The executive editor also said the Times’ standards editor is working on producing a written standard for when the paper should use the word “racist,” and cited clear examples of reporting where it could be used—such as when Virginia’s Democratic Gov. Ralph Northam’s college yearbook page included a photo of someone in blackface costume.
The meeting also comprised a laundry list of issues discussed about the Times: Baquet addressed the lack of a public editor, as well as whether the headline missteps were a result of the paper cutting copy editors.
But while the masthead fielded questions about a number of recent controversial decisions, some staff felt the meeting largely glossed over criticism of Weisman, a top editor in the paper’s Washington bureau who last week drew widespread criticism for his online behavior.
In a first bout with controversy, Weisman suggested that Detroit-based Rep. Rashida Tlaib (D-MI) and Minneapolis-based Rep. Ilhan Omar (D-MN) are not really from the Midwest, and that Rep. John Lewis (D-GA), a black civil-rights icon from Atlanta, is not actually from the Deep South. Several days later, Weisman drew further outrage when he separately emailed famed writer Roxane Gay, her assistant, and her publicist demanding an “enormous apology” for her criticism of his tweets about a congressional candidate of color.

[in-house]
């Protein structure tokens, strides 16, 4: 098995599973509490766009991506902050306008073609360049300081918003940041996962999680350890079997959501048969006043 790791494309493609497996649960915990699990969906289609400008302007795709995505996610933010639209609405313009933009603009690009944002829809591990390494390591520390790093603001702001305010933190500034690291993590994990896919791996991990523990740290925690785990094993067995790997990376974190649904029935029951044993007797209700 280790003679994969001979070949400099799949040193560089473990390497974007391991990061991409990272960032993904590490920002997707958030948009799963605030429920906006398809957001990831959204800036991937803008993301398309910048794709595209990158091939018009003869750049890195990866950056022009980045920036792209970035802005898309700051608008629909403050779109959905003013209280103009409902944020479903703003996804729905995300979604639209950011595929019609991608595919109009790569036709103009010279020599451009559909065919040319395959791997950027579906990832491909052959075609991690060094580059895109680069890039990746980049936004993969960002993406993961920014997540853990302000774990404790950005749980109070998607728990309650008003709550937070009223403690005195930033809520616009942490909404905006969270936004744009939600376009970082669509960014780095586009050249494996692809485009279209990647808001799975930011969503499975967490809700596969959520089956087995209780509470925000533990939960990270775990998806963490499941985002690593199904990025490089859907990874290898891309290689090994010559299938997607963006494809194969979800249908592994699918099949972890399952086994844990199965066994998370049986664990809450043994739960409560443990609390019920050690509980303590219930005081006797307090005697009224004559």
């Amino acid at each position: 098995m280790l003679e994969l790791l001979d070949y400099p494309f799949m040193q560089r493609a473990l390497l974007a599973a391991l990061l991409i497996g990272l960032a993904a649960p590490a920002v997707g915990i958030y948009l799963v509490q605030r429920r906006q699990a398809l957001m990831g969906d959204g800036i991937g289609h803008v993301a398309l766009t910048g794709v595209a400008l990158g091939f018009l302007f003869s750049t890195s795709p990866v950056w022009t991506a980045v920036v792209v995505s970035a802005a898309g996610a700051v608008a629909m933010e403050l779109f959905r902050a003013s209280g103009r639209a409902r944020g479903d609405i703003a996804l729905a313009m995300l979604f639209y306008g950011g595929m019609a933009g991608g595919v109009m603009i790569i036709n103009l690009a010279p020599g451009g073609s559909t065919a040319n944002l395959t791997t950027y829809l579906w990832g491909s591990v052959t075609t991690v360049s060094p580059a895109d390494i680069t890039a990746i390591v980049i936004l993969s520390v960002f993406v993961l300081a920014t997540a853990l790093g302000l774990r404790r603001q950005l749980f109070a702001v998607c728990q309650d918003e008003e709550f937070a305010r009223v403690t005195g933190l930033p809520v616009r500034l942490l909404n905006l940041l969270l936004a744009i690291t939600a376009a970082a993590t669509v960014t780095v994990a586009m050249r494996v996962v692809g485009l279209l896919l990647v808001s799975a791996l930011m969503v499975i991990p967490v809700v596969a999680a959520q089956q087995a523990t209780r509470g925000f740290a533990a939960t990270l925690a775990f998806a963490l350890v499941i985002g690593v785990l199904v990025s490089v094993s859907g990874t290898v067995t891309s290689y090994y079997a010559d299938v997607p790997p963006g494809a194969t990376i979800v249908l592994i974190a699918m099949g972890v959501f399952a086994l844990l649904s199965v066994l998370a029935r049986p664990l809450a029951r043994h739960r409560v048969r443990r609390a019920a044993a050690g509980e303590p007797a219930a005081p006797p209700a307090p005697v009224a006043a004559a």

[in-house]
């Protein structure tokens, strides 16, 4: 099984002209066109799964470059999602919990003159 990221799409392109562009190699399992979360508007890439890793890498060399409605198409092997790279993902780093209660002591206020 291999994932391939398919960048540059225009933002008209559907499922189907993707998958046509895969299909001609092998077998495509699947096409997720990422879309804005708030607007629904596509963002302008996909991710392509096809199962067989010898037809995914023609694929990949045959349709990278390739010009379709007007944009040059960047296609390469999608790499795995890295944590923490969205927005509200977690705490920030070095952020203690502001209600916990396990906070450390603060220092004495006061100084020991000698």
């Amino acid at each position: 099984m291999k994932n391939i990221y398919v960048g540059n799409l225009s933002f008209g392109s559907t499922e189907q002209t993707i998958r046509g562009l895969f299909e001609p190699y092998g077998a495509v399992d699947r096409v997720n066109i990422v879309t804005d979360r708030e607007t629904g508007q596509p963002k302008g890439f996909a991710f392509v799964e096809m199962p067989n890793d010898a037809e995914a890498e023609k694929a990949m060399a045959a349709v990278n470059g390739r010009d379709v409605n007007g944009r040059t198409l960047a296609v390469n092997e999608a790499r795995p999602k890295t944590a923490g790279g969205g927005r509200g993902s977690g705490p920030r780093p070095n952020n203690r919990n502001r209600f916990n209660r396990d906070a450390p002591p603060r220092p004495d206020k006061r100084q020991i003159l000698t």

The latter incident prompted a rare public chiding from the paper itself. “Jonathan has repeatedly displayed poor judgment on social media and in responding to criticism. We’re closely examining what to do about it,” the Times said in a statement last week.
The top editor said he’s personally pained when he sees his journalists conducting themselves inappropriately on Twitter, not least because “it destabilizes the newsroom,” according to a New York Times source. Baquet argued that reporters’ tweets should not be anything that couldn’t appear in the paper.
“The thing that surprised me was that the Jonathan Weisman issue didn’t come up more, because it has had the newsroom in absolute meltdown for the past week,” one Times staffer told The Daily Beast. “I think the big question that people have right now is, ‘Is this guy going to get suspended?’ What’s going to happen to him? It’s a really big deal.”
The staffer added: “He’d already been told to shut the fuck up on Twitter” after an earlier flap. “From a reporter’s perspective, when editors are spending time on Twitter saying things that are wrong or embarrassing, it just feels so undermining to the work that you’re doing, covering shootings and all kinds of stuff. And then people are like ‘fuck the New York Times. I’m going to cancel my subscription because this editor in Washington said something idiotic.’”
Baquet, who is widely liked and respected in the Times newsroom, was “his usual unflappable self,” said this person. The executive editor fielded tough, sometimes adversarial questions without being defensive, the staffer said, and repeatedly invited staff to his office for private conversations.
“I hope it went well,” Baquet told The Daily Beast in a text message. “I just want a newsroom where people feel they can talk about coverage and complain to me.”